For professors in the Northeast, Israel-Hamas war is a challenging teachable moment
College campuses have seen some of the nation’s most vociferous protests since the start of the Hamas-Israel war two months ago. But how is the war changing things inside the classroom?
SUNY Chancellor Dr. John King recently spoke on WAMC’s Capitol Connection, saying the system is doing everything it can to protect students.
“We, for example, made sure in the immediate aftermath of the attack, to provide additional campus security at Shabbat services, we want students to feel safe,” King said.
King says the SUNY system is keeping eyes open for ways to support those impacted, and says, to that end, $10 million was dedicated systemwide to support expanded mental health services.
Dr. Victor Asal of the University at Albany’s Political Science Department says a peaceful solution is likely a two-state one — a prospect that the new war has dampened.
“Until we have the right leaders, in order to solidify the creation of a Palestinian state, in the West Bank and Gaza, and a peace agreement that really lasts we're going to be in this problematic situation. So I think we're going to we're going to stay in this kind of situation, until we either have a full scale war of destruction. Or we have a final agreement where the country is the region is divided up into two separate states,” Asal said.
That doesn’t mean that there can’t be peace, but Asal says there needs to be the right leadership in place.
“I don't think Netanyahu is the right leader for Israel for that agreement to happen. And Hamas, given its stated goal, is definitely not the right leadership for the Palestinians,” Asal said.
Asal teaches a class on the Israel-Palestine conflict.
“I first explain to the students the history of the conflict, I present them the Israeli perspective, the Palestinian perspective, and then I divided them up into different factions within Israel and different factions within Palestine. And they have to try and negotiate a peace agreement,” Asal said.
Asal says that often doesn’t happen, but when it does, “-the kind of negotiation agreements they come to, are usually related to the Palestinians getting all the West Bank, or 98% of the West Bank, and also all of Gaza,” Asal said.
But when it comes to the city of Jerusalem, Asal says students are divided. Asal says the conflict is spurned by competing religious claims to the land.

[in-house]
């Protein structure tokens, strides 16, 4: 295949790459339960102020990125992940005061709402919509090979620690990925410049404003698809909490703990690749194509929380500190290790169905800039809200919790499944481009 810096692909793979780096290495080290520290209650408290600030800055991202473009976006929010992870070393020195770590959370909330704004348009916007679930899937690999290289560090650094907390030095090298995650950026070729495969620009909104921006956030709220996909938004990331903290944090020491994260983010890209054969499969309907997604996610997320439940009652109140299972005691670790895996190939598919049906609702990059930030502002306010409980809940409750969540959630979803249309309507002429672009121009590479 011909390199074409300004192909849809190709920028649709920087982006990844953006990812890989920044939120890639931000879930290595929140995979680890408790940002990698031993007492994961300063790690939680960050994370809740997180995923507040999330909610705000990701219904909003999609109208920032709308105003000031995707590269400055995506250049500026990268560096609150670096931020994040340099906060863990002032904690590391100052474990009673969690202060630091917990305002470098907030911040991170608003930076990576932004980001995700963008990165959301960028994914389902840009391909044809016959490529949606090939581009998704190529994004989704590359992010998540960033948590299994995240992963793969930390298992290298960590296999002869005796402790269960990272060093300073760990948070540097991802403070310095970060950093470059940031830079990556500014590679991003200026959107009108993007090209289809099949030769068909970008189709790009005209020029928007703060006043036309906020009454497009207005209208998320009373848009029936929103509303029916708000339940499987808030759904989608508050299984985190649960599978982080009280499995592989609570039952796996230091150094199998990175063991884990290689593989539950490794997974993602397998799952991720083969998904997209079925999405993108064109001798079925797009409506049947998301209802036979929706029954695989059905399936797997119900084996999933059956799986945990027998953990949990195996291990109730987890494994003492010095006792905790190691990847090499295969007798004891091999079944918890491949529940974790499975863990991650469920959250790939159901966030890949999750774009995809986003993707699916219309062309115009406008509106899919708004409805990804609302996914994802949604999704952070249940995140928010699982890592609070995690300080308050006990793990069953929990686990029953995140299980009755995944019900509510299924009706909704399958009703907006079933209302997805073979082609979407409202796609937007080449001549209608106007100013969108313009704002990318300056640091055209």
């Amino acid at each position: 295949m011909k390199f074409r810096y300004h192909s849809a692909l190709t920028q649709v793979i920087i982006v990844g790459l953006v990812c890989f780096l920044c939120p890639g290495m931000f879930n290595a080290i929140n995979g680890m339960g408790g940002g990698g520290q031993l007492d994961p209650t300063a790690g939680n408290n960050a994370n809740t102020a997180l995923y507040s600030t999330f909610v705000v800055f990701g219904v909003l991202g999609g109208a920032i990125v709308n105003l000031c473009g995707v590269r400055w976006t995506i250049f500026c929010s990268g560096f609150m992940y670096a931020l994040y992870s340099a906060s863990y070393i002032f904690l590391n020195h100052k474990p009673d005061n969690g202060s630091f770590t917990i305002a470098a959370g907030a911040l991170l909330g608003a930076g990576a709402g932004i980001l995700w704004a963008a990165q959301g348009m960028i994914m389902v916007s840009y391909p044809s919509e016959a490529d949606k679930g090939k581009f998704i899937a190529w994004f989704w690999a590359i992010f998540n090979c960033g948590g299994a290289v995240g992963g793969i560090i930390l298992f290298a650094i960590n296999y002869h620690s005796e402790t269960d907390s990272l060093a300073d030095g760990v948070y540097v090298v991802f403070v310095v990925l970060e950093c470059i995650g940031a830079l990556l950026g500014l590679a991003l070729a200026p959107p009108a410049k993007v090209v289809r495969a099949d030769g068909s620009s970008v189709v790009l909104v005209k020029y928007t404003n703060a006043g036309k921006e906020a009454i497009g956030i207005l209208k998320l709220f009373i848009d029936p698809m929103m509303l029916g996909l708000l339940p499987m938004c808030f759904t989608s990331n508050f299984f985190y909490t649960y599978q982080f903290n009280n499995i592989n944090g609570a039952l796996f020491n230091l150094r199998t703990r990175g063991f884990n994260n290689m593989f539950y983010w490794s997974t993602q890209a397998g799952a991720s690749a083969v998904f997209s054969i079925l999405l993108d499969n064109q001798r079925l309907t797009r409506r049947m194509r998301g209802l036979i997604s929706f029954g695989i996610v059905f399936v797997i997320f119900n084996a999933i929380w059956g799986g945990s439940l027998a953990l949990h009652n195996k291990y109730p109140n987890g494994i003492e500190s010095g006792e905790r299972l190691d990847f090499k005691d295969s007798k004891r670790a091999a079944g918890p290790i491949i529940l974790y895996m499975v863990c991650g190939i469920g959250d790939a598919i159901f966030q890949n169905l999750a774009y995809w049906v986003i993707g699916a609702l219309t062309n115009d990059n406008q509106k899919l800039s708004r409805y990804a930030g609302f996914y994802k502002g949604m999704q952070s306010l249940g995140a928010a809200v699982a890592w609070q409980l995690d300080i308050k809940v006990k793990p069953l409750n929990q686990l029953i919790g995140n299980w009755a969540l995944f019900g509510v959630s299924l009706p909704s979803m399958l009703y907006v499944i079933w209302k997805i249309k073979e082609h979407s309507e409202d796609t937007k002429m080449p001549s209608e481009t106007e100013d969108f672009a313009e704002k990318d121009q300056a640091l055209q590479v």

Dr. Len Cutler of Siena College’s Political Science Department and other professors recently held a teach-in on the conflict.
“In my capstone course- I teach International Human Rights and Humanitarian Law. And I cover the laws of war. I'm Pre-Law advisor at Siena College too. So [I] have the opportunity to in fact engage and interact with the students, providing specific case studies which focus on this very issue. And quite obviously, Israel would be- Israel and Hamas situation would be part of that discussion,” Cutler said.
Dr. Carter Carter, an assistant professor of clinical psychology at Massachusetts College of Liberal Arts, is currently on parental leave, but normally teaches on psychological disorders and trauma counseling, among others.
“Single incident trauma would be something like, if you were in a car accident, right, or if you were otherwise living an ordinary life, and then there was a distinct, bounded episode, where something disturbing happened to you. That differs from what we call complex trauma, which is situations where the baseline circumstances are traumatic and disturbing. So that's things like living in an abusive marriage. But that also extends to living under conditions of pervasive war and conflict,” Carter said.
Carter says even as a person of Jewish heritage, he sees Israel’s actions in Gaza as tantamount to genocide.
“But, you know, the nature of the conversation we're having as a country in the United States seems to be markedly different,” Carter said.
Carter returned for MCLA’s recent symposium entitled “How to Speak About Peace.”
“We've been offering a series of events trying to help students, and really community members who want to join us, contextualize and think through, and mostly ask questions about these events. It can sometimes feel for people like the, the barrier to entry in terms of prior knowledge is really high can feel like, you're not entitled to have an opinion, if you don't know, you know, every single fact that some other person imagines you should know,” Carter said.
Carter says peaceful resolution requires people to understand their opponents’ perspective.
“In many cases, Palestinians are being placed outside of the sphere of people who deserve to be treated with empathic understanding,” Carter said.
Carter says Israel is treating civilian Palestinians they way Jews were treated in World War II.
“People do tend to reproduce their own traumas, they do tend to do what we call identification with the aggressor, right, which basically means when you have been the abused party, right, you're liable to defend yourself psychologically and interpersonally in the future, by making yourself into an invulnerable aggressor,” Carter said.
Asal says both sides in the war have acted badly.
“And there needs to be a much stronger effort by the United States and other countries, to push towards something where you can get both parties to agree to an agreement that both of them can exist,” Asal said.